Fred was an old man with a rubber face. He had been a circus clown. He was poor, a volunteer at the St. Paul mission where Elsie and I worked during school years. Fred loved to sing. He was loud and close to pitch. We came to love Fred and his gentle wife Annie, a Mission chamber maid.
We finished seminary in 1947 and moved to North Central Wisconsin to serve two small rural churches. The following spring, we visited St. Paul and stopped by Mission, encountering Fred and Annie. On an impulse, I invited them to visit us some weekend. Fred would sing and tell his story. They rarely got out of town. We set a date.
Shortly after, word came that a debilitating illness had struck Fred, bringing intense pain. I phoned to relieve them of their commitment, Fred was disappointed. He said he would like to try. On the appointed weekend I picked them up in my ’28 Chevy. I could tell Fred was hurting. They spent Saturday night with us.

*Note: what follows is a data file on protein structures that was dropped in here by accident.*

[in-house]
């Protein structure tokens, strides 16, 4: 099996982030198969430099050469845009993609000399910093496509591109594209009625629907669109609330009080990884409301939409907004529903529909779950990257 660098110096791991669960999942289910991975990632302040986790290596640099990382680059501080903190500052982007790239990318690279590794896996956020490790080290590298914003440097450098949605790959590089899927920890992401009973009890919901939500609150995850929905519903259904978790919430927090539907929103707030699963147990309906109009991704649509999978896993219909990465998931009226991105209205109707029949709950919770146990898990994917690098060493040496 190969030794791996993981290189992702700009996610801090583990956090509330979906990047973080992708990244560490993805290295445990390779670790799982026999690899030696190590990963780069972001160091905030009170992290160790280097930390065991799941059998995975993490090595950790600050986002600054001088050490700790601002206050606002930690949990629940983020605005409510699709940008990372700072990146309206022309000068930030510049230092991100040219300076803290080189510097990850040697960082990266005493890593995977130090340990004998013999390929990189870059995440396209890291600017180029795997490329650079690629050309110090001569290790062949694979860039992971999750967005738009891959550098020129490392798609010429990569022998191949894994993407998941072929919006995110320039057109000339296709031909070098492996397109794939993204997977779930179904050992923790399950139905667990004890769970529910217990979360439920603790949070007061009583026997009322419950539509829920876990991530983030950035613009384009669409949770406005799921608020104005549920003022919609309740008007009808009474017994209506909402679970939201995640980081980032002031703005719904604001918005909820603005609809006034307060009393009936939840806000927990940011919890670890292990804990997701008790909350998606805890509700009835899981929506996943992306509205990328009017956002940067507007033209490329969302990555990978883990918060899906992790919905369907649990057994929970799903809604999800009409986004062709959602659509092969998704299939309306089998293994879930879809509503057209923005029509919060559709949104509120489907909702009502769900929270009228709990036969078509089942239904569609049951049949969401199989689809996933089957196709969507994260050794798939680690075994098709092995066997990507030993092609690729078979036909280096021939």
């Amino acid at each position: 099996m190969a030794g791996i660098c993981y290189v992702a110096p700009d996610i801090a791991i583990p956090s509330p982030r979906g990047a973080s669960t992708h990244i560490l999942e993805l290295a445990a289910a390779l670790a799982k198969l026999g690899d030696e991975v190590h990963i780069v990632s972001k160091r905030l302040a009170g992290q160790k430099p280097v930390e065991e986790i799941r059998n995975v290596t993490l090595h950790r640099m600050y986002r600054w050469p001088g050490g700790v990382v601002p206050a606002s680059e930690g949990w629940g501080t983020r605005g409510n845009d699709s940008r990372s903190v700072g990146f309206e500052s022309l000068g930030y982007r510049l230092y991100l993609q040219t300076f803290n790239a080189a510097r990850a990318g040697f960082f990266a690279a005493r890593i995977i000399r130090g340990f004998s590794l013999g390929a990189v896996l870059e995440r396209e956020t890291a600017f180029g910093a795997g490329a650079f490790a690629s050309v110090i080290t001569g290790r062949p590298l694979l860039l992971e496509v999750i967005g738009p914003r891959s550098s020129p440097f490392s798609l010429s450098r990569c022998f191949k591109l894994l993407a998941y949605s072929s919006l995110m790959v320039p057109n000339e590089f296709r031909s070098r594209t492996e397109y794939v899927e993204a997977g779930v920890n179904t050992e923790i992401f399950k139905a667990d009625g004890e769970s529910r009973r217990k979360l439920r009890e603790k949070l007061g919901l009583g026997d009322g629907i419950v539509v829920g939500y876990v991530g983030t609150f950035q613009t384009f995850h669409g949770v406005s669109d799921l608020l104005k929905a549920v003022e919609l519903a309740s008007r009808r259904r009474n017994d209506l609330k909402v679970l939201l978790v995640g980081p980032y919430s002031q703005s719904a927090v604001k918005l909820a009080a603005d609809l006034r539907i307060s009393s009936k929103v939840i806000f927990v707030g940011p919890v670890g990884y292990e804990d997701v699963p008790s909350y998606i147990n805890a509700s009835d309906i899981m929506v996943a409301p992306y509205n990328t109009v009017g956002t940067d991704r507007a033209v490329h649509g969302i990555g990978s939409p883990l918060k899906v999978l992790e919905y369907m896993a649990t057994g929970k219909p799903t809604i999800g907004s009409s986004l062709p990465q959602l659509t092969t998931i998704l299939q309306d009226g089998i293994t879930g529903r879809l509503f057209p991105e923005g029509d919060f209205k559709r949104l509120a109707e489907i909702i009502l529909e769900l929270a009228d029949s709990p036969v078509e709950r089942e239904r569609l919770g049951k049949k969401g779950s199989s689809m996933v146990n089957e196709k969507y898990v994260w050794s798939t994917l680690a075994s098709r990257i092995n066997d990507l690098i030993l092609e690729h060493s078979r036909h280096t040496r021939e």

I was anxious for Fred Sunday morning as we walked to church. But as we walked, the old gospel warhorse experienced a miracle of God’s Grace. Pumped up by one last battle to fight with the Devil, Fred belted out old gospel songs and mesmerized the congregation with his story. There was no need for a sermon.
I drove them to St. Paul Sunday afternoon.Fred’s pain returned. Annie helped him up worn, dusty stairs to their small apartment. Fred died not long after.
Old Grandpa Lloyd